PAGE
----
Manufacturing Remains Steady in June, Says ISM
The manufacturing sector grew for the 13th consecutive month in June, according to the Institute for Supply Management’s (ISM) purchasing managers index of 55.3, a 0.1 point decrease from May’s reading of 55.4.
The latest PMI indicates essentially steady growth by the nation’s manufacturers from May, after accelerating from April’s 54.9 rating. Last month, ISM made a correction to the May PMI to 55.4 after an error was noticed in its calculations, which resulted in an incorrect reading of 53.2, as ThomasNet News reported last month.
The orders pace gained in June. The new orders index registered 58.9 percent, an increase of 2 points from the corrected 56.9 reading in May, indicating growth in new orders for the 13th consecutive month. With the correction, new orders in May also accelerated significantly from April’s 55.1 reading. However, the pace of new bookings from overseas slowed for the second straight month, as the new export orders sub-index fell a full 2 points to 54.4 in June.
The pace of manufacturing production growth ticked down 1 point to a sub-index of 60 from May, following a sharp 5.3 percent acceleration from April. However, manufacturers were able to shrink their order backlogs by a significant margin last month, as the sub-index fell from 52.5 to 48. It was the first contraction in order backlogs in five months.
After ISM’s May correction, employment growth in May didn’t slow down as much as originally reported. The employment sub-index registered 52.8 in May, compared to April’s 54.7. In June, registering 52.8 again, manufacturing employment was steady and grew for the 12th consecutive month.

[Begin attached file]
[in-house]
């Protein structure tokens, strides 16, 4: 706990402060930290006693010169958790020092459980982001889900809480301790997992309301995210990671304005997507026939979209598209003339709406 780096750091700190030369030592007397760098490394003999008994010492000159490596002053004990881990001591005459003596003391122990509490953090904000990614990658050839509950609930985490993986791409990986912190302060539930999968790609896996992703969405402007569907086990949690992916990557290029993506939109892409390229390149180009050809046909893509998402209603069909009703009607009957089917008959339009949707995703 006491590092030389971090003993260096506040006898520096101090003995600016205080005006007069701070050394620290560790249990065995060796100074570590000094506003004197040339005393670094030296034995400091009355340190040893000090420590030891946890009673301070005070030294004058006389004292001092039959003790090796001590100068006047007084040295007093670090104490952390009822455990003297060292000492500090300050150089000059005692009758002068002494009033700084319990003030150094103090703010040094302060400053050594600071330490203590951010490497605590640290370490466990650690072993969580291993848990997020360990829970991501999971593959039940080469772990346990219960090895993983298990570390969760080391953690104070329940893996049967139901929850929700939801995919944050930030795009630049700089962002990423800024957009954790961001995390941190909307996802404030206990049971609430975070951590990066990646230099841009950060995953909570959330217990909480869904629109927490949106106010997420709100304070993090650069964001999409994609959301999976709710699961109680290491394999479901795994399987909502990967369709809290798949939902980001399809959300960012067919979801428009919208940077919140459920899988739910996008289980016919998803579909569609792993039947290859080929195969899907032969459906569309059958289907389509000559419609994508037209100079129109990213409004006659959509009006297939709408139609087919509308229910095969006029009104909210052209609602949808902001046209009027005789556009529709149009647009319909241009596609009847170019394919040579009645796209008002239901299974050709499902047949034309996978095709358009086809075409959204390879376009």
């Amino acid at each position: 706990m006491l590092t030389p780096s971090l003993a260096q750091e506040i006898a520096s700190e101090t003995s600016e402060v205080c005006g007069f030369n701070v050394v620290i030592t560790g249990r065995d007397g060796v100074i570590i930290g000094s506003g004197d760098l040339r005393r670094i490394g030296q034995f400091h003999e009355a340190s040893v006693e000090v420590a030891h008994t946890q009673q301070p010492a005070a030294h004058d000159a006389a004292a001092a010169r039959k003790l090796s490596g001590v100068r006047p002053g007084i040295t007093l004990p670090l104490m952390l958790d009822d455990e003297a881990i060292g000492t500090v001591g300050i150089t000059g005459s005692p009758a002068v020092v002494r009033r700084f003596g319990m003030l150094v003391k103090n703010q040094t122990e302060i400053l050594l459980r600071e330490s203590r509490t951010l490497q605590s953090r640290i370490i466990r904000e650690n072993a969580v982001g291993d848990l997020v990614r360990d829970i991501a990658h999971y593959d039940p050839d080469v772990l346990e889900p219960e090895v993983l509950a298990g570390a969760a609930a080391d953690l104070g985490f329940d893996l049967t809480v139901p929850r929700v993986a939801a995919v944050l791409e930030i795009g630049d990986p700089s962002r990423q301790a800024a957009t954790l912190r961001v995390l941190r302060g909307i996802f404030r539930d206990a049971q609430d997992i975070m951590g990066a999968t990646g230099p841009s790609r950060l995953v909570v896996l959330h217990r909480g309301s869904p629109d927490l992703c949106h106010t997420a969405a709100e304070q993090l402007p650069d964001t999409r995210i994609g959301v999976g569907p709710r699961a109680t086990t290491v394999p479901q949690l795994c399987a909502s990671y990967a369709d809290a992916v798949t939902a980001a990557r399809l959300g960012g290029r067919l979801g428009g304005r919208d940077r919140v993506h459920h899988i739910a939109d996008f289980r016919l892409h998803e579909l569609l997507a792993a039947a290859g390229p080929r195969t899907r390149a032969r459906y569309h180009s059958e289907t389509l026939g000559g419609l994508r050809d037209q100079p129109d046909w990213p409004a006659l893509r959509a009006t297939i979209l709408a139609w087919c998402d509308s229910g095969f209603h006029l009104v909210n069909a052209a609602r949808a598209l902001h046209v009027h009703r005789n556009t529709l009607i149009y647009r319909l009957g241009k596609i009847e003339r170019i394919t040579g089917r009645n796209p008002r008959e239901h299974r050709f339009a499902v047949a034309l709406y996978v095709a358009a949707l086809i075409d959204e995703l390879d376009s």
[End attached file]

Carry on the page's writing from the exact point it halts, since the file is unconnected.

Manufacturers continued to wait longer for their material inputs in June, as the deliveries sub-index indicated that suppliers slowed down their shipments yet another month. However, the 51.9 rating for June represented an improvement versus May’s 53.2 reading. A reading below 50 indicates faster deliveries and vice versa.
Manufacturers also received a bit of relief in input prices, which, while still continuing to increase, softened in pace at a sub-index of 58 versus 60 in May. Inventories of raw materials remained at 53 percent, the same reading as reported in both May and April. The price of raw materials grew at a slower rate in June, registering 58 percent, down 2 percentage points from May.
Record Exports Tighten Nation’s Trade Deficit
The U.S. trade gap shrank by 5.6 percent in May on record exports after the nation’s goods and services imbalance had reached its widest level in two years the previous month. The country’s $195.5 billion in overseas shipments, combined with a 0.3 percent decline in imports, helped close the trade gap by exactly $3 billion from April to $44.4 billion.
The rebound in exports was good news for the economy, as overseas business growth had been generally sputtering in 2014. Slumping exports were a contributing factor in the nation’s first-quarter economic contraction, as a widening trade gap shaved 1.53 points from the GDP. Although imports slowed down in May to $239.8 billion, they have increased significantly since last year to a record high, especially when petroleum imports are factored out.
“Domestic spending on imported goods and services was more than we thought,” Ben Herzon, senior economist at Macroeconomic Advisers, told Wall Street Journal. Unless exports can offset strong demand for foreign goods, a stubborn trade gap will continue to drag down GDP in the second quarter, various reports note.
Exports in May grew 1 percent on rising foreign demand for motor vehicles; consumer goods like cell phones and televisions; capital goods like metalworking machinery; civilian aircraft engines, drilling and oilfield equipment; and petroleum products, which hit the highest level for the year. On the other hand, imports of autos, industrial supplies, and capital goods like industrial machinery, computer accessories, drilling and oilfield equipment, and health care equipment all rose. Domestic demand for consumer goods such as cell phones, appliances, and apparel fell.
Meanwhile, sales to both China and the European Union were up 4 percent and 2 percent, respectively. But the U.S. trade gap with China increased $1.5 billion to $28.8 billion. The nation’s lower dependence on foreign energy further reduced its trade deficit with OPEC nations.